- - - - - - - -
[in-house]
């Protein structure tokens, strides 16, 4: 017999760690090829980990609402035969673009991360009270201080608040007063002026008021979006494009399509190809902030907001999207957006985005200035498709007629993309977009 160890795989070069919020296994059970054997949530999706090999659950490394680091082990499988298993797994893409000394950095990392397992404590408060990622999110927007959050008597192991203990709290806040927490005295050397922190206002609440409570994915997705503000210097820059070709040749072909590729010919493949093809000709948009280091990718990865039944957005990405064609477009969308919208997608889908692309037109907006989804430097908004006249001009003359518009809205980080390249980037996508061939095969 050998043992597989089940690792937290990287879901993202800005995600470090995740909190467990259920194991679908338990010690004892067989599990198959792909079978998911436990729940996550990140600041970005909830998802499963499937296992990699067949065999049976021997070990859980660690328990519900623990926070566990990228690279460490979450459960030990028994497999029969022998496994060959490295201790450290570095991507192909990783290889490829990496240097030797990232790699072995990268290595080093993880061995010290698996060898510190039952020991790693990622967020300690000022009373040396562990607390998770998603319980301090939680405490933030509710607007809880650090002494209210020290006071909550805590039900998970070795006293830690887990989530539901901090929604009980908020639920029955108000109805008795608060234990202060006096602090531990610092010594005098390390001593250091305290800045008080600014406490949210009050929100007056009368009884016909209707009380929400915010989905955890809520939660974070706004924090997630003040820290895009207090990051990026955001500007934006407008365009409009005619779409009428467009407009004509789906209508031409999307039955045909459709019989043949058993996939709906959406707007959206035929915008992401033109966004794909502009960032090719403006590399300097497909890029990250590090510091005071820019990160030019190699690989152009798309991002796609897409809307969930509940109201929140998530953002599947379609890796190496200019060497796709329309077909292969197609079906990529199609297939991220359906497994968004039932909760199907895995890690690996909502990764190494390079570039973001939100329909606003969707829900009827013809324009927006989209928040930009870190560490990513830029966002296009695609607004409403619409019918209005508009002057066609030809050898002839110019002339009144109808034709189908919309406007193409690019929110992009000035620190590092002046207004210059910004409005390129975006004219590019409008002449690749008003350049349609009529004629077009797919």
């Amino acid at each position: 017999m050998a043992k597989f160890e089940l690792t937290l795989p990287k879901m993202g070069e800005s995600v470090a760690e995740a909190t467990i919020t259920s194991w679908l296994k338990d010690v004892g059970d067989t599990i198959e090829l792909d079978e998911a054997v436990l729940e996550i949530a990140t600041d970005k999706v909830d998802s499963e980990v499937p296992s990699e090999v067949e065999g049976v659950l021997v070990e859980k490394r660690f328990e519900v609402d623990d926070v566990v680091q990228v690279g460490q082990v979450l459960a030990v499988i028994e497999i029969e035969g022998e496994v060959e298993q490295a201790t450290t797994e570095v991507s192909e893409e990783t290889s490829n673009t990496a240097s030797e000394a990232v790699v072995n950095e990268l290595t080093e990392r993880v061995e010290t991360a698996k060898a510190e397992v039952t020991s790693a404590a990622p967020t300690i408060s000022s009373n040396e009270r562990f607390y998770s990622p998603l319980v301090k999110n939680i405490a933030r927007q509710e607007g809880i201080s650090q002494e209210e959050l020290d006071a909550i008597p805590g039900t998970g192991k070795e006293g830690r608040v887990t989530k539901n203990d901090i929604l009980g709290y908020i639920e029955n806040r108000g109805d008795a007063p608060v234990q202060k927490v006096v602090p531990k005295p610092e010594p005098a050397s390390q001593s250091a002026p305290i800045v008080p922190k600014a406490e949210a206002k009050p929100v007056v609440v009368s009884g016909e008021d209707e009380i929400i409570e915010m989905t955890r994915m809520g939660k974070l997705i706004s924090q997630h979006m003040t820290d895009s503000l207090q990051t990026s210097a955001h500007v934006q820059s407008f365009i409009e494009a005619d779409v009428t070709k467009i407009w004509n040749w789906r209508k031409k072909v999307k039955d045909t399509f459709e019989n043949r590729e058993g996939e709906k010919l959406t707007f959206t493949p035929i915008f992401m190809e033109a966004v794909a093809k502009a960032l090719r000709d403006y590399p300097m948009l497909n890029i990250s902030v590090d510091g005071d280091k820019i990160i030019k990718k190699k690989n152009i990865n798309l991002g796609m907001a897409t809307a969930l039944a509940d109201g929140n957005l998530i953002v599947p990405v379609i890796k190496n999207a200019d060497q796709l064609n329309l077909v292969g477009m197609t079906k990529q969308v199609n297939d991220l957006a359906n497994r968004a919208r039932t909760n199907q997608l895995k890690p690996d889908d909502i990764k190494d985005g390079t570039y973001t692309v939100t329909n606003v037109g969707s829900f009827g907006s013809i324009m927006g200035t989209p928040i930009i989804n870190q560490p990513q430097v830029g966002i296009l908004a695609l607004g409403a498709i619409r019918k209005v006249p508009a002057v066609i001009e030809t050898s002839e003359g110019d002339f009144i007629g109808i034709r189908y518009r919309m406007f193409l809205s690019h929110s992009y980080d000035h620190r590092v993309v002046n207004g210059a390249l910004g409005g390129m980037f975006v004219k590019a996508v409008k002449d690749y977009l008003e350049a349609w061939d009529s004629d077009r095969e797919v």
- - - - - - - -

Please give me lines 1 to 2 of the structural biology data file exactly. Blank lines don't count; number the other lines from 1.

[in-house]
């Protein structure tokens, strides 16, 4: 017999760690090829980990609402035969673009991360009270201080608040007063002026008021979006494009399509190809902030907001999207957006985005200035498709007629993309977009 160890795989070069919020296994059970054997949530999706090999659950490394680091082990499988298993797994893409000394950095990392397992404590408060990622999110927007959050008597192991203990709290806040927490005295050397922190206002609440409570994915997705503000210097820059070709040749072909590729010919493949093809000709948009280091990718990865039944957005990405064609477009969308919208997608889908692309037109907006989804430097908004006249001009003359518009809205980080390249980037996508061939095969 050998043992597989089940690792937290990287879901993202800005995600470090995740909190467990259920194991679908338990010690004892067989599990198959792909079978998911436990729940996550990140600041970005909830998802499963499937296992990699067949065999049976021997070990859980660690328990519900623990926070566990990228690279460490979450459960030990028994497999029969022998496994060959490295201790450290570095991507192909990783290889490829990496240097030797990232790699072995990268290595080093993880061995010290698996060898510190039952020991790693990622967020300690000022009373040396562990607390998770998603319980301090939680405490933030509710607007809880650090002494209210020290006071909550805590039900998970070795006293830690887990989530539901901090929604009980908020639920029955108000109805008795608060234990202060006096602090531990610092010594005098390390001593250091305290800045008080600014406490949210009050929100007056009368009884016909209707009380929400915010989905955890809520939660974070706004924090997630003040820290895009207090990051990026955001500007934006407008365009409009005619779409009428467009407009004509789906209508031409999307039955045909459709019989043949058993996939709906959406707007959206035929915008992401033109966004794909502009960032090719403006590399300097497909890029990250590090510091005071820019990160030019190699690989152009798309991002796609897409809307969930509940109201929140998530953002599947379609890796190496200019060497796709329309077909292969197609079906990529199609297939991220359906497994968004039932909760199907895995890690690996909502990764190494390079570039973001939100329909606003969707829900009827013809324009927006989209928040930009870190560490990513830029966002296009695609607004409403619409019918209005508009002057066609030809050898002839110019002339009144109808034709189908919309406007193409690019929110992009000035620190590092002046207004210059910004409005390129975006004219590019409008002449690749008003350049349609009529004629077009797919």